Shopping centres will be almost empty and we’ll only have dress shops and supermarkets operating. At that stage, most smaller retail chains will take the proactive step of temporarily closing and standing down staff until they have the ability to reopen,” he said, adding that at the moment, retailers were handling the crisis in one of two ways – fight or flight.

Retailers who take the flight approach are closing doors, standing down staff and hoping to weather the storm and reopen in four or five months’ time, but others appear to be taking the fight approach and adapting the way they now do business.

eople often say need is the mother of invention and we’ve only given lip service to that over the past 10 years or so, but retailers need to adapt, innovate and be more agile in a constantly changing market.

Will E-Commerce Boom as a Result?

COVID-19 has already infected more than 2000 Australians. In this situation, those who are infected and those who aren’t being told to stay inside their home. Especially those who are infected are must quarantine themselves until they’re free from the COVID-19 virus. As a result, frightened people have left the toilet paper and pasta shelves empty in supermarkets. In the long run, what does this mean for retailers? Should they prepare for a massive drop in foot traffic? Will the online retail boom as a result?

It’s only natural that those avoiding human contact would rather shop online than visit a store and so we absolutely do think that e-commerce platforms will see a boost because of COVID-19. With the potential of government-imposed quarantines, we see this trend extending for some time.

explains Youakim.

Even the adverse side effects fo this virus have their sunny sides, says Shuey Shujab, CEO of Whitehat Agency.

“The negative impact on e-commerce is actually on the supply side. Due to a lot of factories being shut in China, many e-commerce businesses are finding it hard to replace their stocks. E-commerce businesses that have products made are Australia are booming right now because of increased demand and no disruptions in local supply chain.”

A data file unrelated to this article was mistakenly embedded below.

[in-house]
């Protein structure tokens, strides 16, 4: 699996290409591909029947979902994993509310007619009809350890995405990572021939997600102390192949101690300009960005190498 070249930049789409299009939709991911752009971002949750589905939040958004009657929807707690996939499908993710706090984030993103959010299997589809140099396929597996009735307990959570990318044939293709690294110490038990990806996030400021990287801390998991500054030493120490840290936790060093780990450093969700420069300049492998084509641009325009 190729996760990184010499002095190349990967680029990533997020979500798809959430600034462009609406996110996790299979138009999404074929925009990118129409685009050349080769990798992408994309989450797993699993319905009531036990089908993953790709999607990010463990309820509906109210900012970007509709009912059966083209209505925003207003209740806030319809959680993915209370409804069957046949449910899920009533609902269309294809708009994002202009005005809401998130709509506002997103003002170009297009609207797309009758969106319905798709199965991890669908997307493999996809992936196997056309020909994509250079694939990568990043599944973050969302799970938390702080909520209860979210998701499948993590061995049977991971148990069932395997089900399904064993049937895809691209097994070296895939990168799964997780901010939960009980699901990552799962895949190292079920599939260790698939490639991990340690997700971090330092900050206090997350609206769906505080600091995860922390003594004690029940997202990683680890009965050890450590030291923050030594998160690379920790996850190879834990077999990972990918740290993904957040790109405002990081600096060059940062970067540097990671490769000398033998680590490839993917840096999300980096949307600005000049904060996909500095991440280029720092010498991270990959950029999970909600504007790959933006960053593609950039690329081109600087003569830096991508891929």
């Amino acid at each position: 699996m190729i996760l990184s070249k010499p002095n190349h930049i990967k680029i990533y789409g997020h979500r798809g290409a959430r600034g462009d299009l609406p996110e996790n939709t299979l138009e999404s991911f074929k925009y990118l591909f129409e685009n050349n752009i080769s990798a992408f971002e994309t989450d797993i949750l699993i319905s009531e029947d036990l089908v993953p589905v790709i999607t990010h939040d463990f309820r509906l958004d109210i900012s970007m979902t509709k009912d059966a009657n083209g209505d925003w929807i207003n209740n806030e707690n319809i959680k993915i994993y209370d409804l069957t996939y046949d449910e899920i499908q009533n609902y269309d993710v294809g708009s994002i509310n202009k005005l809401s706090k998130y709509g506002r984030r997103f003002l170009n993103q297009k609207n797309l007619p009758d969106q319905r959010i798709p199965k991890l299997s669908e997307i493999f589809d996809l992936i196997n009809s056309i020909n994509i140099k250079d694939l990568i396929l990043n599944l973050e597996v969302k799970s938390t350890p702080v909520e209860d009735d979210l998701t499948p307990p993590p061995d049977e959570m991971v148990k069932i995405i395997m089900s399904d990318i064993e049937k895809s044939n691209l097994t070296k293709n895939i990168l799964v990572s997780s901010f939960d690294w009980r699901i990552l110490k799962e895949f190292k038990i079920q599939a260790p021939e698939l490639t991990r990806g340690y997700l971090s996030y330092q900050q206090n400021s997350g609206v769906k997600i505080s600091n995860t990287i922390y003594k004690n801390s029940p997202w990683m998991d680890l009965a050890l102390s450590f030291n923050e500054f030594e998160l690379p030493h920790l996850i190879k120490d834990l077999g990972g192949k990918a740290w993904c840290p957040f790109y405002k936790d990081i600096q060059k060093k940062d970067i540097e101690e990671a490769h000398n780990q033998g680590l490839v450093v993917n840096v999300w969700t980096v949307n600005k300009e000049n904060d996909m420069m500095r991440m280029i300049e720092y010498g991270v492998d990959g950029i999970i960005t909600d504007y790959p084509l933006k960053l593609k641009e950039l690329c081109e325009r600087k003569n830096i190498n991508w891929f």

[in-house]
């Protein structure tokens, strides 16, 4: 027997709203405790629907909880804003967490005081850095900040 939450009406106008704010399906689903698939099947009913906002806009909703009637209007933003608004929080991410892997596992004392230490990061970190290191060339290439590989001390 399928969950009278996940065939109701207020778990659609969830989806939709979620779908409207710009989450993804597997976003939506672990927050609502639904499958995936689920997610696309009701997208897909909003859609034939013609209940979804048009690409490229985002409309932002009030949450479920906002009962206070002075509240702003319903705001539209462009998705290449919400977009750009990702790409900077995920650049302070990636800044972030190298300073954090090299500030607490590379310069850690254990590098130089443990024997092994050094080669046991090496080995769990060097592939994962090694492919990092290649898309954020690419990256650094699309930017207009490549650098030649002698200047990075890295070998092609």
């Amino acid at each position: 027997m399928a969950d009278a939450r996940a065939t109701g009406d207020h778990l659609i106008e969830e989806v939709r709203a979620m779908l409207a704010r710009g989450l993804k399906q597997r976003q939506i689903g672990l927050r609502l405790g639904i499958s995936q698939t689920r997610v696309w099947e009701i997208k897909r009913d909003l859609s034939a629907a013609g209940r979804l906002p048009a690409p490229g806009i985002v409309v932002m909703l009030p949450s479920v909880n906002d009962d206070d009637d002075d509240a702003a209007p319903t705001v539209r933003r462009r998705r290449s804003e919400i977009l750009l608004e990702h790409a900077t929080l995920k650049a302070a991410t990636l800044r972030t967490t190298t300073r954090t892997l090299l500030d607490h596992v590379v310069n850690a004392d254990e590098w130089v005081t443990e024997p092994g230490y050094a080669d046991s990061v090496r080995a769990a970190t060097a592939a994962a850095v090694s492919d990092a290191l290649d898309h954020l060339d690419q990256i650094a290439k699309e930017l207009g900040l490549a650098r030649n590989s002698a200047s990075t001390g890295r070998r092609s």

Working & living remotely is in increasing demands

Due to the strict limits on group size and the imposition of social quarantine, businesses are shifting to remote work. This has seen a large increase in people searching for video conferencing solutions.

Google Trends data from March 2020 highlights the increase in people searching for video conferencing solutions.

According to wordstream.com office supplies became a sudden breakout industry. Searches for office supplies increased by 90%. Whilst paid search ad clicks increased 35%, and search conversion rates increased 41%

As people abandoned traditional retail for its online counterpart, searchers continued to highlight that transition. Packing and shipping supplies more than doubled their search ad conversions (up 123%) and search ad conversion rate was up by 107%

Opportunities for eCommerce during Coronavirus Pandemic

  • Consumers will shift towards online purchasing, to avoid public places. Services such as home delivery and brands like Amazon will flourish. And the online divisions of major retailers will become major beneficiaries.
  • Consumers who purchased online during the holiday season were observed to repeat this buying pattern post-holiday. This highlights that consumers may return to the same purchasing process again, and may do so after the Coronavirus pandemic.
  • As observed in some parts of China, there’s less competition for advertisers still committed to running campaigns. However, currently, these advertisers are running outdated advertisements that aren’t relative to the situation. If the campaigns are altered to the current social environment, they could be more fruitful.
source: datafeedwatch.com


Final thoughts

While the entire world is really reeling from the effects of the Covid-19 or Coronavirus pandemic, user behaviour is being forced to change and shoppers are increasingly moving online. Ecommerce sites are in a position to be able to capitalise on this, but only if they are able to be found by customers in the first place.

While tactics may need to be adapted to the new environment we find ourselves in, businesses should consider retaining investment in their analytics, website development, mobile app development, online marketing and online content so that they can remain competitive and meet the needs of shoppers.

In these uncertain times, there are still opportunities; it just takes a slightly different mindset and approach, and a positive attitude. Supreme Supports is always here to continue giving you full support in this pandemic. We are always ready to provide you with the best custom website solution.